To many of my generation it isn’t difficult to recall the excitement every Sunday of comparing the views of Tynan and Harold Hobson in the Observer and the Sunday Times. Wasn’t it Jimmy Porter who defined the classic sound of an English Sunday morning as that of “Harold Hobson barking up the wrong tree”?

Shellard describes Tynan as “seen to write for the young, the left and the new” and Hobson for “the middle aged, the right and the past”. Certainly Tynan was for all things German, social realism, American musicals, and new plays that dealt with the contemporary world, while Hobson preferred the French, the theatre of the absurd and Christian verse drama. Yet both responded enthusiastically to the first nights of “Waiting for Godot” and “Look Back in Anger”.

What makes Tynan so important and so readable, even 28 years after his tragically early death, is that he was not only a fine and perceptive critic but also a great journalist with an extraordinary ability to re-create a theatrical performance in print. Shellard begins his selection with a number of remarkable extracts from Tynan’s 1950 book He That Plays the King. (Tynan himself gave a less than successful performance as the Player King in Alec Guiness’s disastrous modern dress “Hamlet” in 1951.) Those extracts include descriptions of Olivier’s “Richard III”, “Oedipus Rex” and “King Lear”, Gielgud’s 1944 “Hamlet” and Richardson’s “Falstaff”, with Olivier as Justice Shallow. All of them must have been written when Tynan was still only in his late teens!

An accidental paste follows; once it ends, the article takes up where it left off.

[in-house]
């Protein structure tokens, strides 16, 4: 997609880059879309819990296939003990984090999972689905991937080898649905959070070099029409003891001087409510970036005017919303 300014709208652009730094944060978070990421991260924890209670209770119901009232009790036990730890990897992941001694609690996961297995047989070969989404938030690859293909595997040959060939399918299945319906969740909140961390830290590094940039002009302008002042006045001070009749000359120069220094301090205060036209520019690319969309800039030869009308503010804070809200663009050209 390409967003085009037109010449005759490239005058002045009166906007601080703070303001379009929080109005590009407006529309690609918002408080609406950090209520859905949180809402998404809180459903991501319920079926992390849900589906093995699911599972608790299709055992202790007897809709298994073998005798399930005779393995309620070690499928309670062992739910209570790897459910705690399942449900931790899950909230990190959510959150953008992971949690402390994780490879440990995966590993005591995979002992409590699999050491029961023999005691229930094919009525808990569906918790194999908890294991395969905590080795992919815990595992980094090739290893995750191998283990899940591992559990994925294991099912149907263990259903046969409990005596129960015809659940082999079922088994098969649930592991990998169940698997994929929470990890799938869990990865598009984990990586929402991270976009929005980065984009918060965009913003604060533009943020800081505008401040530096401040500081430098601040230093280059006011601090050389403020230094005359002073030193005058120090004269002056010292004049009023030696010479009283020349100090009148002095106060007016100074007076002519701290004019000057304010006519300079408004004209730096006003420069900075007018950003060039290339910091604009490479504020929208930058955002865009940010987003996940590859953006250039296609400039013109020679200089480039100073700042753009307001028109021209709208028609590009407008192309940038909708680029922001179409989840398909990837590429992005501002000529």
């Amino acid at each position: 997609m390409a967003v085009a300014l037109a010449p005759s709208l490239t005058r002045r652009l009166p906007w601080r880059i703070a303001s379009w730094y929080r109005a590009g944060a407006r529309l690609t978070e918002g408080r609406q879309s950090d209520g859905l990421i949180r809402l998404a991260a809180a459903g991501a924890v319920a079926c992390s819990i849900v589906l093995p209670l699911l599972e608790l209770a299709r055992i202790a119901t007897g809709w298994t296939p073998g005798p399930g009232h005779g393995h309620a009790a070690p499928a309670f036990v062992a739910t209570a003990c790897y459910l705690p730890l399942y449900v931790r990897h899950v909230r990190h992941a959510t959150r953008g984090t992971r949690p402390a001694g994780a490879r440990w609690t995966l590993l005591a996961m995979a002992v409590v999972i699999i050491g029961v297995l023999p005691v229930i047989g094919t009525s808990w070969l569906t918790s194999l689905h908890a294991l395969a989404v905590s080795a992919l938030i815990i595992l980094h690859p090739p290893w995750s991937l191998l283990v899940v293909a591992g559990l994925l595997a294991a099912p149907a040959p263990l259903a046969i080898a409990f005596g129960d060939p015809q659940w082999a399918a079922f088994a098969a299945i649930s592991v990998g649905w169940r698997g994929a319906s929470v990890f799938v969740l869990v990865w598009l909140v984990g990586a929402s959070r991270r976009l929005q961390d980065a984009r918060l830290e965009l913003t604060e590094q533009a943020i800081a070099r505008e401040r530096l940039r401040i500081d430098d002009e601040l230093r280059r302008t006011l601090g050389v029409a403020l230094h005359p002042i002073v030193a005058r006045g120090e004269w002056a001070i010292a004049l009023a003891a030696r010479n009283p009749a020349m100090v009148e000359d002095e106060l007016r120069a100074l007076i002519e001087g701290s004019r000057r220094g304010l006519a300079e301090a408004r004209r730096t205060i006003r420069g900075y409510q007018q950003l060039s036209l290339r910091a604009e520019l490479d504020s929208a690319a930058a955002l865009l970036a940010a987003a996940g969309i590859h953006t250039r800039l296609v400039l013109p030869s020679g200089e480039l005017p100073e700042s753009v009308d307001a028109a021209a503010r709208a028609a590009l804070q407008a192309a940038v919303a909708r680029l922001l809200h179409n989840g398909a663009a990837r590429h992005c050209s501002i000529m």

One of my few regrets at Shellard’s selection is his omission of the description of Olivier’s death fall at the end of his 1959 Stratford “Coriolanus”—“poised on a promontory some 12 feet above the stage he topples forward to be caught by the ankles so that he dangles, inverted, like the slaughtered Mussolini. A more shocking, less sentimental death I have not seen in the theatre: it is at once proud and ignominious, as befits the titanic fool who dies it”. Almost 50 years later Tynan’s words still bring it back as vividly as ever. I should know. I was there.

Of course Tynan wasn’t right about everything. He was wrong about the thrust stage and about theatre in the round and even at first about Harold Pinter. But he was right about so much. He was right about Brecht and the Berliner Ensemble, about Osborne and the Royal Court, about Beckett and Theatre Workshop. He championed the need for a National Theatre and the importance of abolishing theatre censorship. And as Tom Stoppard writes in his Foreward “you can open this book on almost any page and come across a phrase or a vignette which is the next best thing to being there”.

Theatre Writings is a fascinating record of 20 of the most important years of British theatre. It is living history of the highest order. It should be compulsive reading for anyone concerned with the history of our theatre.

Martin Bowley QC